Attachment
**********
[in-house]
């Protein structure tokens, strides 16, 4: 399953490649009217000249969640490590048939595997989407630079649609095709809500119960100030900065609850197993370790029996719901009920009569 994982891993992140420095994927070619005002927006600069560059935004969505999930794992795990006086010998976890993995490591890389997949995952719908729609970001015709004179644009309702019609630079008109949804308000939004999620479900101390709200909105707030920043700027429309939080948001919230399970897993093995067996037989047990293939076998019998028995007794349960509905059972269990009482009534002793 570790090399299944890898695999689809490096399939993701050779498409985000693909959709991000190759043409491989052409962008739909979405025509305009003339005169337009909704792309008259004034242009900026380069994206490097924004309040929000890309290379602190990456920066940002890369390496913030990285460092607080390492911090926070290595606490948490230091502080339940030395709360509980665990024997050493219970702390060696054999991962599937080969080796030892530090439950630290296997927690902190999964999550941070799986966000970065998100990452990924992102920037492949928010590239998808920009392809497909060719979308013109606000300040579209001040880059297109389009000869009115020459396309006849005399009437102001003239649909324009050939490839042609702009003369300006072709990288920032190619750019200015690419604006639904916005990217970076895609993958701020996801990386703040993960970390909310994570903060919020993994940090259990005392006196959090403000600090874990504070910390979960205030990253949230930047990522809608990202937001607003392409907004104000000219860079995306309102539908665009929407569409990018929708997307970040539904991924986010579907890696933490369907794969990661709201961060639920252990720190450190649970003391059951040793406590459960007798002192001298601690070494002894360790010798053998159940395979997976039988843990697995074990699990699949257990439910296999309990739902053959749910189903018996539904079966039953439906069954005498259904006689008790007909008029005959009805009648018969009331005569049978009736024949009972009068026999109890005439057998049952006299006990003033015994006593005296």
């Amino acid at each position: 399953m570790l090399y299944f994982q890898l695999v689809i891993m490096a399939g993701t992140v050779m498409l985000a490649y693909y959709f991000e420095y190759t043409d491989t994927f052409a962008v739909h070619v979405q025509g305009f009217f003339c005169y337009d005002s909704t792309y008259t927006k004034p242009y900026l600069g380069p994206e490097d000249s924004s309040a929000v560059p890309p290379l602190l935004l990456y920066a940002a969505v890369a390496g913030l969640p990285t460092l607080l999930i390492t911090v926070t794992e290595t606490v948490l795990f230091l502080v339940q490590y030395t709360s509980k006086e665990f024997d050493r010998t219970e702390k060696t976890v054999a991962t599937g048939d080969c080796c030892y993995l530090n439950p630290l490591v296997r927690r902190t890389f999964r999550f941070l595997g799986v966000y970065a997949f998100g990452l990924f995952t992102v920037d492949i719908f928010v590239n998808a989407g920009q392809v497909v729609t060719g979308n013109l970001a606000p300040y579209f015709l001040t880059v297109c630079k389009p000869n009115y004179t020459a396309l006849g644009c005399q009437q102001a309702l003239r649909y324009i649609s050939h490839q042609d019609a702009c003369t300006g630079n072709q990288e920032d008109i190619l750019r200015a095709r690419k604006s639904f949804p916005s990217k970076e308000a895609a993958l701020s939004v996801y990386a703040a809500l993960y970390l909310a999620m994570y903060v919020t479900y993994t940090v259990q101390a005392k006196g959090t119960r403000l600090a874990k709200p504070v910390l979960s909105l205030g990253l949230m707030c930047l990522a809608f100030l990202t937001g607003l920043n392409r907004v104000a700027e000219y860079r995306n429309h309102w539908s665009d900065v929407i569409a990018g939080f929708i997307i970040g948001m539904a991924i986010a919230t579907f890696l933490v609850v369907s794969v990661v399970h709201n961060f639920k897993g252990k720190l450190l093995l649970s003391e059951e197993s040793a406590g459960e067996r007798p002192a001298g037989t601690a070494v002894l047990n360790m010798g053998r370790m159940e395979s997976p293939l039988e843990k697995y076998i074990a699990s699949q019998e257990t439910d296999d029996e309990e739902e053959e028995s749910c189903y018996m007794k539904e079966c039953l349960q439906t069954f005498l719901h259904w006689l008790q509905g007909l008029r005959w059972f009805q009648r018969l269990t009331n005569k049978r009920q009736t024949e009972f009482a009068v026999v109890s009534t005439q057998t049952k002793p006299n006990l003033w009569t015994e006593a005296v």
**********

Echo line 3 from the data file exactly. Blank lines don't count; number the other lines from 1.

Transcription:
């Amino acid at each position: 399953m570790l090399y299944f994982q890898l695999v689809i891993m490096a399939g993701t992140v050779m498409l985000a490649y693909y959709f991000e420095y190759t043409d491989t994927f052409a962008v739909h070619v979405q025509g305009f009217f003339c005169y337009d005002s909704t792309y008259t927006k004034p242009y900026l600069g380069p994206e490097d000249s924004s309040a929000v560059p890309p290379l602190l935004l990456y920066a940002a969505v890369a390496g913030l969640p990285t460092l607080l999930i390492t911090v926070t794992e290595t606490v948490l795990f230091l502080v339940q490590y030395t709360s509980k006086e665990f024997d050493r010998t219970e702390k060696t976890v054999a991962t599937g048939d080969c080796c030892y993995l530090n439950p630290l490591v296997r927690r902190t890389f999964r999550f941070l595997g799986v966000y970065a997949f998100g990452l990924f995952t992102v920037d492949i719908f928010v590239n998808a989407g920009q392809v497909v729609t060719g979308n013109l970001a606000p300040y579209f015709l001040t880059v297109c630079k389009p000869n009115y004179t020459a396309l006849g644009c005399q009437q102001a309702l003239r649909y324009i649609s050939h490839q042609d019609a702009c003369t300006g630079n072709q990288e920032d008109i190619l750019r200015a095709r690419k604006s639904f949804p916005s990217k970076e308000a895609a993958l701020s939004v996801y990386a703040a809500l993960y970390l909310a999620m994570y903060v919020t479900y993994t940090v259990q101390a005392k006196g959090t119960r403000l600090a874990k709200p504070v910390l979960s909105l205030g990253l949230m707030c930047l990522a809608f100030l990202t937001g607003l920043n392409r907004v104000a700027e000219y860079r995306n429309h309102w539908s665009d900065v929407i569409a990018g939080f929708i997307i970040g948001m539904a991924i986010a919230t579907f890696l933490v609850v369907s794969v990661v399970h709201n961060f639920k897993g252990k720190l450190l093995l649970s003391e059951e197993s040793a406590g459960e067996r007798p002192a001298g037989t601690a070494v002894l047990n360790m010798g053998r370790m159940e395979s997976p293939l039988e843990k697995y076998i074990a699990s699949q019998e257990t439910d296999d029996e309990e739902e053959e028995s749910c189903y018996m007794k539904e079966c039953l349960q439906t069954f005498l719901h259904w006689l008790q509905g007909l008029r005959w059972f009805q009648r018969l269990t009331n005569k049978r009920q009736t024949e009972f009482a009068v026999v109890s009534t005439q057998t049952k002793p006299n006990l003033w009569t015994e006593a005296v």